The NewGround project is as controversial as it is ambitious (“It’s Not Just Talk,” Aug. 2). Although I am skeptical as to its potential success, I believe the focus of the Jewish-Muslim dialogue is myopic. Since 9/11, it has become increasingly obvious that the Israeli-Palestinian conflict is a symptomatic and symbolic flashpoint of a problem of much greater universal dimensions.
Most Jews and Muslims rarely talk — really talk — to one another. This is as true in the United States as elsewhere, a stark reality despite our nation’s vast diversity and the ability of so many different peoples to coexist. It is true also in Los Angeles, a city of strong ethnic identities, long drives and even longer cultural memories.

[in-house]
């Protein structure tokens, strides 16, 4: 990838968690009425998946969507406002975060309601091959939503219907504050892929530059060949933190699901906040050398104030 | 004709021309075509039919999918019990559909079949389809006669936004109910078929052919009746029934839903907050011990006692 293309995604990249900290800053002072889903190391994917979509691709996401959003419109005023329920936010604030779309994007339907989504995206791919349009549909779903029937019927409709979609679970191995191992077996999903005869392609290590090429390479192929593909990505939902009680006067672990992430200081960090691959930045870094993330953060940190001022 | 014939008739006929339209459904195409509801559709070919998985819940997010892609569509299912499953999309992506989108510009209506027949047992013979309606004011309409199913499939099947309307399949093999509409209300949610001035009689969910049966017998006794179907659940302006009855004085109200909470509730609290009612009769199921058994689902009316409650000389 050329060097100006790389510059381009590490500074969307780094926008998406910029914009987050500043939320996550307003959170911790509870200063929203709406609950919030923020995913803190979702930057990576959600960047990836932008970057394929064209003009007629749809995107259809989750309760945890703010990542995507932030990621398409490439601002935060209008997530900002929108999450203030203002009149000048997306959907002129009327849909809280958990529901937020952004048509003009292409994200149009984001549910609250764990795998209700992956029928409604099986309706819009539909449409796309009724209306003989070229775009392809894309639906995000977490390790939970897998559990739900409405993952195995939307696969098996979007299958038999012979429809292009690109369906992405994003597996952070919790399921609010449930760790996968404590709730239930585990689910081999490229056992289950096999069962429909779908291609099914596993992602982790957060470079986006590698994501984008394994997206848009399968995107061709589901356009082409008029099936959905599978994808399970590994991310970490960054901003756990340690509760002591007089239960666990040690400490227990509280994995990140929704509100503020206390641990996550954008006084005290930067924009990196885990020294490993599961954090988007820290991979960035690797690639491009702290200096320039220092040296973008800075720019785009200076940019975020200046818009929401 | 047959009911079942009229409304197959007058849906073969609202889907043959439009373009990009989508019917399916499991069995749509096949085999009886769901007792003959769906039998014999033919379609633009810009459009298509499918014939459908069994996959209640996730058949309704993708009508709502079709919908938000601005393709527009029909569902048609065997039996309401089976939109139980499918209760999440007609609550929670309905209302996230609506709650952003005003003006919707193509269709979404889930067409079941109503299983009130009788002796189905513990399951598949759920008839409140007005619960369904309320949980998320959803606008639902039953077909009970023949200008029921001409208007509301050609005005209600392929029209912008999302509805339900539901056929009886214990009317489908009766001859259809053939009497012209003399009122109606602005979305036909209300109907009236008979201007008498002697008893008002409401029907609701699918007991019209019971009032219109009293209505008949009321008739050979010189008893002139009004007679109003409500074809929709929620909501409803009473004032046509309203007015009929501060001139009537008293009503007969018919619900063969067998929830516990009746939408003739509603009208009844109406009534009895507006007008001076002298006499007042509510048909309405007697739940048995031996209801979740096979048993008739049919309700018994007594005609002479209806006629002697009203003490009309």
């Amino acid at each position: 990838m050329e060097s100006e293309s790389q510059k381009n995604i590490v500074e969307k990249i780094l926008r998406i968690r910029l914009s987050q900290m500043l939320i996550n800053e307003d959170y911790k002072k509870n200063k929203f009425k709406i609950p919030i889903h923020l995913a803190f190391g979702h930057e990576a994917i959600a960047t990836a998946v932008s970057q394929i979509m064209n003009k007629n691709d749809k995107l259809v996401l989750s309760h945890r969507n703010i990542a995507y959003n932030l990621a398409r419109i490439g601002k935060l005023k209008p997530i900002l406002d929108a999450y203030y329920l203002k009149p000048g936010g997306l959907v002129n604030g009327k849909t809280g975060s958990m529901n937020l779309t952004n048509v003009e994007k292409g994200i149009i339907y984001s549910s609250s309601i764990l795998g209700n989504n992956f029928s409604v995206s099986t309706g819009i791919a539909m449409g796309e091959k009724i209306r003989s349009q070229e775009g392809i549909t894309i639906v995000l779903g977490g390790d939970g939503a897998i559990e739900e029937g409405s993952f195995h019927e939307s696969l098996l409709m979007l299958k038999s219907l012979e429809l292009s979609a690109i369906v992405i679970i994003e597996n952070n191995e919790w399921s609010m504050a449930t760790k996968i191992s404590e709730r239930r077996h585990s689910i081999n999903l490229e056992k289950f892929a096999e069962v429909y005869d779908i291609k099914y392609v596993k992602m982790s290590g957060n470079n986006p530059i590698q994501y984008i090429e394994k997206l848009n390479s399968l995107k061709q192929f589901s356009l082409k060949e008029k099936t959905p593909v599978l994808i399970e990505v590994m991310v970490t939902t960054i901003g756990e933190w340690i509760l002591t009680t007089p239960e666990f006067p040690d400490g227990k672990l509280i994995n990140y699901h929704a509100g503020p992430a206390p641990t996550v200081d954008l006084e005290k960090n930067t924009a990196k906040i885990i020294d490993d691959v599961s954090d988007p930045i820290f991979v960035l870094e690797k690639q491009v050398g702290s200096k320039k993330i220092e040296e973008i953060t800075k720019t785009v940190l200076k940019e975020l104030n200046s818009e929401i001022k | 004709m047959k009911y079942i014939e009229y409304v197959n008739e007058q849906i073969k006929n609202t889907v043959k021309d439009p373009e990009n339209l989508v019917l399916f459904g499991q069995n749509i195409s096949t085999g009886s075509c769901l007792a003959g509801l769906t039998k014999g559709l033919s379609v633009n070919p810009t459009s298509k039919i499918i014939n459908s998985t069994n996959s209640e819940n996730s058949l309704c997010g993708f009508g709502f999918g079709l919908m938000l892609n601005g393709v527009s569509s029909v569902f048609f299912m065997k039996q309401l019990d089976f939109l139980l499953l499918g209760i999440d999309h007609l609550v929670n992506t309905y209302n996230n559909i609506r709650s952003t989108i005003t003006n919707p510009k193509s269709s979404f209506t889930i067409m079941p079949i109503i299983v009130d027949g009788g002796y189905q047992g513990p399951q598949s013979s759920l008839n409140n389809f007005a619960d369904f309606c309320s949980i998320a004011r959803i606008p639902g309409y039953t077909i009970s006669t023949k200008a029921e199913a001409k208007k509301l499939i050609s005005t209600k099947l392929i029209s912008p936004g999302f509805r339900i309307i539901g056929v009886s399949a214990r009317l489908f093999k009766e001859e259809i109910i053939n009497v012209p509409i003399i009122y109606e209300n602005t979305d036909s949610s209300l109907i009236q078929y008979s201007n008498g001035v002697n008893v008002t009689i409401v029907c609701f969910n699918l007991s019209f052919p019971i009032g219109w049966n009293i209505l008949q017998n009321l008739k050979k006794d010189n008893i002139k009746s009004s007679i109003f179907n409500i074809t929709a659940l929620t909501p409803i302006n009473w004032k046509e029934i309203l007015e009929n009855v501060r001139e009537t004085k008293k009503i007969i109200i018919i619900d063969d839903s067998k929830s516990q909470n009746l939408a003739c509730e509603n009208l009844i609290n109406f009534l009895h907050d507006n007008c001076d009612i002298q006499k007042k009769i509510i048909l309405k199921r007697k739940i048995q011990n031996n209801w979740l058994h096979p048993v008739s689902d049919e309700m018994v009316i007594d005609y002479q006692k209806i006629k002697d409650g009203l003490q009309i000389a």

Muslims and Jews Inspiring Change (MAJIC), a program that brings together Jewish and Muslim high school students for a yearlong fellowship, has been named the faith-based organization of the year by California Volunteers, the state office charged with encouraging Californians to engage in service and volunteering.
A recent break-fast meal, held in the courtyard of the Westside Jewish Community Center, began with the blowing of a shofar. The sun hadn’t yet set, so the baskets of pita and dried dates placed on every table remained untouched.
The group will bring together Jews and Muslims in a community-building dialogue on issues ranging from the Israeli-Palestinian conflict to immigration to homelessness.